I learned that there is a monster called Intracerebral Hemorrhagic Stroke.
It is possible I had hear of it in passing, but until that day, it lurked elsewhere.
It wasn’t when I went to my father’s apartmentbecause he didn’t show up to the planned picnic.
It wasn’t when I was knocking loudly on his door, or after I heard what I thought was loud snoring.
Or once the door was open and the firefighters and I discovered my father on the floor fighting to breath.
It wasn’t on the ambulance ride to Mass General Hospital, or in the waiting area of the emergency room.
It wasn’t among the myriad texts and conversationswithothers trying to find out information from me while my phonebattery was slowly dying.
But,later on in an exhausted moment,thatI learnedofthe horror of Intracerebral Hemorrhagic Stroke from a young physician who drew the short straw and was taskedwith explaining to my Sister and I, that our Father‘s life had been irrevocably changed.
However, that wasn’t the only thing I learned.
I learned that despite the irrevocable change to my Father, that there resided small graces and victories within the experience as it unfolded.
I learned of the extraordinary compassion and care that can be delivered by nurses, doctors, and staff.
I learned of the lengths and actions to which family and friends would go to support us, and my Father.
I learned that it is imperative to create a healthcare proxy and designate people to make decisions about your health if you ever end up in positionwhere you areunable to do so for yourself.
I learned that when you suffer and Intracerebral Hemorrhagic Stroke that if you can survive past 30 days, then the chances of a long hard road to recoverycouldimprove.
On August 23, 2014 I learned something new.
I learned that 29 days can seem like a lifetime, and that nothing is promised.
I learned how fast I could get to a hospital from my home. 15 minutes 20 seconds.
I learned after years of working at a hospital, what it was like to be brought to a family grief roombefore you could be brought into the room of a dying parent.
I learned that death doesn’t happen like it does in the movies, or in books, that it is actually quite anticlimactic and that sometimes it is unclear when the actual moment of death occurs.
I learned that when an attending physician asks you as a healthcare proxy, what you want to have done for your Father, that all else falls away and you are locked intheeye contact of a moment, and you need to decide hard for the life.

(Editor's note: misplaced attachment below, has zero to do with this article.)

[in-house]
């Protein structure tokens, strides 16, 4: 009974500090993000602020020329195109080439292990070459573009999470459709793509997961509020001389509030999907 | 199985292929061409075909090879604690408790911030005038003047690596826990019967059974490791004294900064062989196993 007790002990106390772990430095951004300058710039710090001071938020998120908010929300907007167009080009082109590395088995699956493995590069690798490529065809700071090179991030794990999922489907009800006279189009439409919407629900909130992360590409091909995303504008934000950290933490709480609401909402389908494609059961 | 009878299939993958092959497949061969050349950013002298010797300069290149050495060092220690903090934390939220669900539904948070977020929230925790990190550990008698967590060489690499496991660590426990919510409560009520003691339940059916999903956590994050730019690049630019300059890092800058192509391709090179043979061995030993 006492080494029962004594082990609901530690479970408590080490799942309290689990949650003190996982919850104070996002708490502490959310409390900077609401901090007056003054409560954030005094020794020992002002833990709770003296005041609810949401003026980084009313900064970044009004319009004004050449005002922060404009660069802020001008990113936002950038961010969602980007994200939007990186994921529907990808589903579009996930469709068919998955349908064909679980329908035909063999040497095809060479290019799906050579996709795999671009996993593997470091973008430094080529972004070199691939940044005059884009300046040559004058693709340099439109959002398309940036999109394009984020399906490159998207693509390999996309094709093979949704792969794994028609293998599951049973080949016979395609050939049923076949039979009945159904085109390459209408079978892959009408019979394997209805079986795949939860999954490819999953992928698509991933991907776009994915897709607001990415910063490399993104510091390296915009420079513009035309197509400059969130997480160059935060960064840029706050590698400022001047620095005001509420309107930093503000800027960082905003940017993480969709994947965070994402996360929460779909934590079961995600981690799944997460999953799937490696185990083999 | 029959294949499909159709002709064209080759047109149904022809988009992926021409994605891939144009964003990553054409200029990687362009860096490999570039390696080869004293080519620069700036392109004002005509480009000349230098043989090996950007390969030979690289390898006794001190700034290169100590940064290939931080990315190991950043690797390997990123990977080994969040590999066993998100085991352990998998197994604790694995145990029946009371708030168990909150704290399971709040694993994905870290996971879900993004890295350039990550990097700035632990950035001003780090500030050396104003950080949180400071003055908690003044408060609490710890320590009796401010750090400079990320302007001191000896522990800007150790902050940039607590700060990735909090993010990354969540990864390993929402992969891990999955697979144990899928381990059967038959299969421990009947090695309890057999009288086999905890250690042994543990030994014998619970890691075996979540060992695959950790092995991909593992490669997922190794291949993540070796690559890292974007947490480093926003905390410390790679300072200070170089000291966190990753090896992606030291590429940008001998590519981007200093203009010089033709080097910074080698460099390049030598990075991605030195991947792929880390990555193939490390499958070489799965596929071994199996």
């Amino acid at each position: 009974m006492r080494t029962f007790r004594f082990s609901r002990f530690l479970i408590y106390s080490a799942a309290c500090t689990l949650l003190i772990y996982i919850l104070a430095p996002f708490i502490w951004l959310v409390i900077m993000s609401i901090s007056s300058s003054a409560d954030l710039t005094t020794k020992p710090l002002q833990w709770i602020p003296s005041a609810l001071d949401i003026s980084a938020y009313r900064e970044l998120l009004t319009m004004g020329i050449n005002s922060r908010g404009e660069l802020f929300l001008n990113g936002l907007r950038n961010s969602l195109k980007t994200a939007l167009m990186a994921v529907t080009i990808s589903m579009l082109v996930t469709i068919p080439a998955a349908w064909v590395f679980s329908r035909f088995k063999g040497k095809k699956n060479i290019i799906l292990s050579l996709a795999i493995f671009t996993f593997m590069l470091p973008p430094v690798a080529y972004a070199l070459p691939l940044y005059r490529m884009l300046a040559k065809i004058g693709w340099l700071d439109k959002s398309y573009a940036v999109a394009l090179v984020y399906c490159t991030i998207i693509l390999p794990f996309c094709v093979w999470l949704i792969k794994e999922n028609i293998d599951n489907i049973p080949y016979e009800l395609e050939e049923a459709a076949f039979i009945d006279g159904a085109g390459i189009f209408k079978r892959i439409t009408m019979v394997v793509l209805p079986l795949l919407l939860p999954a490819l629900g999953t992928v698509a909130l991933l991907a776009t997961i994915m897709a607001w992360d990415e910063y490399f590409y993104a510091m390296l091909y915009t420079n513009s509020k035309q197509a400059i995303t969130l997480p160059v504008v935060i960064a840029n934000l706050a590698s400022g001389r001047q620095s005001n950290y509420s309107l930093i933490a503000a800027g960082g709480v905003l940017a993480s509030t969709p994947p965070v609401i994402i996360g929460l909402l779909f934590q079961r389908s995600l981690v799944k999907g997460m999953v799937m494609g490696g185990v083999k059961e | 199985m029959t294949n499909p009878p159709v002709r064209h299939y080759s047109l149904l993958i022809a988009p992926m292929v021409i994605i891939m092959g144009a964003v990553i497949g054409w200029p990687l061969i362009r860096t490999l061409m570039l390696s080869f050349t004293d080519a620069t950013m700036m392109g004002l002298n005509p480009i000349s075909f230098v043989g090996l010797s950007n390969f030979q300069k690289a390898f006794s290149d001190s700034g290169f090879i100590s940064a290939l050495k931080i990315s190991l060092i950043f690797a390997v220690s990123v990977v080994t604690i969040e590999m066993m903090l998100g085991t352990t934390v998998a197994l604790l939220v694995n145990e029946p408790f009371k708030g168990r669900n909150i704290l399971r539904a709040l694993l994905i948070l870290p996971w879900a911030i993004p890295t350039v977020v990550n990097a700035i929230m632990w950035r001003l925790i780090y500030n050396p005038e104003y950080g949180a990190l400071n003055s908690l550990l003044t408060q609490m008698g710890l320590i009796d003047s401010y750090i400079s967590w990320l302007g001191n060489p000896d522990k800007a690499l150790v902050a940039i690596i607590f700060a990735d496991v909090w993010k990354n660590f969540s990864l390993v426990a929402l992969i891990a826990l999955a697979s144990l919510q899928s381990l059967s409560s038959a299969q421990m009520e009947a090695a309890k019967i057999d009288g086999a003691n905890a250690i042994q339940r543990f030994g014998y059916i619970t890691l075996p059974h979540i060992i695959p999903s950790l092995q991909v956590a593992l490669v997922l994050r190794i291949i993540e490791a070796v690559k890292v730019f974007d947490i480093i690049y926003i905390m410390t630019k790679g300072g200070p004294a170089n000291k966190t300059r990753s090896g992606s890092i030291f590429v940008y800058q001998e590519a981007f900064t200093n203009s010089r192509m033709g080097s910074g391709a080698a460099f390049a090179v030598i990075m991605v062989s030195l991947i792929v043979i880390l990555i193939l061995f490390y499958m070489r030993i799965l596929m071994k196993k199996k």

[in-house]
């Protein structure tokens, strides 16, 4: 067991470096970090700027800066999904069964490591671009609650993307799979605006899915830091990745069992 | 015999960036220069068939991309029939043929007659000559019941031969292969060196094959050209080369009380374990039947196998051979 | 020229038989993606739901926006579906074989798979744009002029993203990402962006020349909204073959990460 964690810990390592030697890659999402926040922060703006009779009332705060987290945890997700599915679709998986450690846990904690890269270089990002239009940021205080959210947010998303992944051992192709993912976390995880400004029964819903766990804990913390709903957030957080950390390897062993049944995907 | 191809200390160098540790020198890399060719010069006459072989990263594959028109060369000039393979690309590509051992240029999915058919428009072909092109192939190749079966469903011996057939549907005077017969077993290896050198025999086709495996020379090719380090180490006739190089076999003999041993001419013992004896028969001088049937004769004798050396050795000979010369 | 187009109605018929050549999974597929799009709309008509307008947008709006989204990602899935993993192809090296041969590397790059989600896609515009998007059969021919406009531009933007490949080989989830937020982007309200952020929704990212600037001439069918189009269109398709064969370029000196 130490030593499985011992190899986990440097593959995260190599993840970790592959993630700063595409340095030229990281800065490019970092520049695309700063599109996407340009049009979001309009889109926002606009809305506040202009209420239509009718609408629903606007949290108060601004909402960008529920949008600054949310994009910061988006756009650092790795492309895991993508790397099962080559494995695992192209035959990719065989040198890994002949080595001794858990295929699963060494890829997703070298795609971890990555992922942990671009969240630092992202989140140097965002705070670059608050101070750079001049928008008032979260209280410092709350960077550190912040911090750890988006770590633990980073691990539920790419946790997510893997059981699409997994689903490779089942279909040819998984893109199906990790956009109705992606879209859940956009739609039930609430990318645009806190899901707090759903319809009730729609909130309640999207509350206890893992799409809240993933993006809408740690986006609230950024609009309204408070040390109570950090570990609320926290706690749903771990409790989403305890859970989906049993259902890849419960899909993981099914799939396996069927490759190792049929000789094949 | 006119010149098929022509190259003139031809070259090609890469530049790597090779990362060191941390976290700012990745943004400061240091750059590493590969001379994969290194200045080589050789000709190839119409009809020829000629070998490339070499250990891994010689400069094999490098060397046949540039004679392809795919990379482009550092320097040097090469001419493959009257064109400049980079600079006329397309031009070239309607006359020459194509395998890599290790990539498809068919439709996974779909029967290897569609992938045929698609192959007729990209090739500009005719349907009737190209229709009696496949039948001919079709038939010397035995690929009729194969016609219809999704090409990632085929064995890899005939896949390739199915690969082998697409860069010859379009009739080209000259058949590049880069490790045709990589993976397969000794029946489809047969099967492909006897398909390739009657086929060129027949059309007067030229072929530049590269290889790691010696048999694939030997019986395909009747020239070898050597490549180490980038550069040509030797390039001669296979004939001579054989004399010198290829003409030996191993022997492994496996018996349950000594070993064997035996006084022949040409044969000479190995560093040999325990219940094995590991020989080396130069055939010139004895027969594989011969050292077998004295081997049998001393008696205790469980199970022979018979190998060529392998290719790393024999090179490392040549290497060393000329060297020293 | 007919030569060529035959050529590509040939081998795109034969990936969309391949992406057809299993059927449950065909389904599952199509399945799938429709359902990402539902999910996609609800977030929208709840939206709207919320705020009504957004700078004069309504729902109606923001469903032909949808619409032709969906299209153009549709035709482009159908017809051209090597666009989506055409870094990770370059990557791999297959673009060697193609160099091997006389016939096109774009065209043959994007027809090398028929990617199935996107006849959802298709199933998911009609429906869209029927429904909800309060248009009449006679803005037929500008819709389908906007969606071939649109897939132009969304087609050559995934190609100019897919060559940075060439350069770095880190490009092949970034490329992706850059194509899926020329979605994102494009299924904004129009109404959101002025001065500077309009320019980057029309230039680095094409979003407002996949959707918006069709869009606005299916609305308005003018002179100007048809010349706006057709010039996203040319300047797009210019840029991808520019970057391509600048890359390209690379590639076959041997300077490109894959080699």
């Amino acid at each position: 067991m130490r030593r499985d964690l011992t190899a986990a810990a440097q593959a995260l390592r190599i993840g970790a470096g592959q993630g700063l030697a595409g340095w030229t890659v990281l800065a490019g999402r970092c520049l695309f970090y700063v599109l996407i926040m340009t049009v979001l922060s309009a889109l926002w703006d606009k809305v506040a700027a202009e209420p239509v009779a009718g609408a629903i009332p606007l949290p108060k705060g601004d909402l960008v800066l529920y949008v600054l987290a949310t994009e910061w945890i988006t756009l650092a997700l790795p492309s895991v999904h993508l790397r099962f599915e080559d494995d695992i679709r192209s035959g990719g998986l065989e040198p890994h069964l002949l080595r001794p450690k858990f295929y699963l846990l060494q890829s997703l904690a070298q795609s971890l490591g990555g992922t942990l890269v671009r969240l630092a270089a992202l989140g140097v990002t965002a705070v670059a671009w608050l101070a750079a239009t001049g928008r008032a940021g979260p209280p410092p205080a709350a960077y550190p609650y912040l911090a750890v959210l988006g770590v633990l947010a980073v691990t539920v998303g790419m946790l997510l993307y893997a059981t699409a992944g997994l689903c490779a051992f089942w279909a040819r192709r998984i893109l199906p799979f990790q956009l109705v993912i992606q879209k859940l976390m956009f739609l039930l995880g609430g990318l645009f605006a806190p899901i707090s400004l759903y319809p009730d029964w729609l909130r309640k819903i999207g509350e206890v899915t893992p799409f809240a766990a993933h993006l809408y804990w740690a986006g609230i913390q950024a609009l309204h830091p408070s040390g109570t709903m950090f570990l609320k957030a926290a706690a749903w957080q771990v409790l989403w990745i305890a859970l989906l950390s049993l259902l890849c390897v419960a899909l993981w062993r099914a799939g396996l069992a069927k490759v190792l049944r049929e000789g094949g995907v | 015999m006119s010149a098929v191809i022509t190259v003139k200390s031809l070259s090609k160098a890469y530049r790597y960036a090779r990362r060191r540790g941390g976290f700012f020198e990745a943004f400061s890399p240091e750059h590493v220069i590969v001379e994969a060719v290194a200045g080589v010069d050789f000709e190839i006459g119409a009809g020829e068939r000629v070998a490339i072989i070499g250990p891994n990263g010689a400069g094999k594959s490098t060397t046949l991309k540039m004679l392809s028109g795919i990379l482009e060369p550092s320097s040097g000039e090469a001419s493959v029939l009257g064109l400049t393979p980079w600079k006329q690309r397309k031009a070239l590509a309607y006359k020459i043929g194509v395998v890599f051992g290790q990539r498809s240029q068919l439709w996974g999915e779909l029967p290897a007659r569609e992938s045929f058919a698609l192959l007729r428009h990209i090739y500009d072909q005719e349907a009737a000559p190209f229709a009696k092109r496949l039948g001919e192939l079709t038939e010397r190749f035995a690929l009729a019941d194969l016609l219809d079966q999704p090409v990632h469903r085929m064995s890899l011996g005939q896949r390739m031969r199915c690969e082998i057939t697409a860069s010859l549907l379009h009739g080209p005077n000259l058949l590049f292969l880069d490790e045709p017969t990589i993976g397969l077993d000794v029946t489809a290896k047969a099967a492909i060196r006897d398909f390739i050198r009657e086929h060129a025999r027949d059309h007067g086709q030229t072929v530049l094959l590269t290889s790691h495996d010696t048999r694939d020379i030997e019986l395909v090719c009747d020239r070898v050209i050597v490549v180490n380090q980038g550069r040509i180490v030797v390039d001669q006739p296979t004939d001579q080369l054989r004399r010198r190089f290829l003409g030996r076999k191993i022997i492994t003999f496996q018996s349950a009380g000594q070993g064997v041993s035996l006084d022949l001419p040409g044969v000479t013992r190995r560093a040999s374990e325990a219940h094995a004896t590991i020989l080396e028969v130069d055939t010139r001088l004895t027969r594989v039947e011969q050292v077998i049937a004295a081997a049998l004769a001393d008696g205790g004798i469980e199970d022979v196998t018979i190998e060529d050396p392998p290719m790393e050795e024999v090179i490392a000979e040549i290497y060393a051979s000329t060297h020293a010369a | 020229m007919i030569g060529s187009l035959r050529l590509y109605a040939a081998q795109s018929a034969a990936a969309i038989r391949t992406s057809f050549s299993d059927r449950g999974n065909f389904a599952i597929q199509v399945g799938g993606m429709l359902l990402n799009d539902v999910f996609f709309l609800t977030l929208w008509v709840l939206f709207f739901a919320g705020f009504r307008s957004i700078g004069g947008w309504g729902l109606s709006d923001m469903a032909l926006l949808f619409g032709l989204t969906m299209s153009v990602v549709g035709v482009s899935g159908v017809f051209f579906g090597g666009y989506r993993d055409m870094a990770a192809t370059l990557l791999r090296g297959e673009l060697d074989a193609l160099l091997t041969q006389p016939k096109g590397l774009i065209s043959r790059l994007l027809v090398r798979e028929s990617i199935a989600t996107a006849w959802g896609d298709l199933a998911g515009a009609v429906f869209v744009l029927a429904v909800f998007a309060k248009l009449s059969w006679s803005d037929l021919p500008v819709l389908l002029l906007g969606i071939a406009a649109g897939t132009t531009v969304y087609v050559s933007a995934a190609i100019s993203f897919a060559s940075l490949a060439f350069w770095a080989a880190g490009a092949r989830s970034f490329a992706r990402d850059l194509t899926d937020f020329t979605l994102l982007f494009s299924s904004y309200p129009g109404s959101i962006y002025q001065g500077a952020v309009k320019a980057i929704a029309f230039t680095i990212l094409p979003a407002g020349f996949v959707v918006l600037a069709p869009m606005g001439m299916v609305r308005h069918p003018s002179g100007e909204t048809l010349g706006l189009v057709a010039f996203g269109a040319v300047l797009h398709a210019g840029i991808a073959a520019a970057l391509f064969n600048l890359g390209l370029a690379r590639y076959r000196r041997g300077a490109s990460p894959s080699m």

I learned that I could do what needed to be done for my Father, as he had done for us all his life.
I learned that when the dust settled, and the doctors and nurses cleared the bay to give us our last moments with our Father, that it wasn’t the words I love you, or that it’s okayDad, but just two words forever: Thank you!Thank you!
I learnedthat in the staged moment of death, that whatever I brought to the table intheway of preconceived notions, it all succumbed to a need to express my sincerest gratitudeto my father for so many things, and a simple thank you was all that was needed.
On June 25 2016 I learnedsomething new.
At my son’s pre-school graduation, I learnedthatAtticuswantedto be a ninja when he grows up.
OnDecember 7,2018 I learned something new.
When I was cleaning out Atticus’s first grade folder of theweeks completed work, I found a butterfly craft that had a number ofpaperfolds with a question on one side and the answer on the other. As I went around the butterfly wings I saw a familiar question. What do you want to be when you grow up? And I was certain that it was going to say ninja, but when I turned theflapover, itsimplyread:A Daddy.Ifeel nothing butthesincerest gratitude that I learned that today.
My Mother was a woman of vernacular. She had ways of saying things and words to say them. Over the course of our lives together, it became apparent that not everyone shared these words and expressions. In conversations with others, I’d often say things that would get puzzled looks, or giggles.
The Boston “dropped R” only enhanced and amplified the effect of conversing with her. You might get something like “Hi! Howahya? You comin ovah tommorah? Jaysus Christ, it’s wicked hawt. Christophah! Christophah! I saw a patient at the hospital last night with a broken leg, bone sticking out. Skeevatsah!”
I grew an appreciation for the cadence and dance of conversing with her over the years. She “nevah” used punctuation, but ended most phrases with a “ya know?” Which was pregnant with reflection, concession, and a hint at sought validation; though mostly rhetorical.
My Mother doted on my sister and I to an extreme. Most especially, at Christmas. We were spoiled. It was her thing. It is one of the lasting memorable characteristics of her personality, along with her speech patterns that I remember fondly.
Well, a story she was particularly fond of retelling, or enjoyed hearing others tell of it, was that of “The Great Cabbage Patch Kid Doll Carnage of 1983”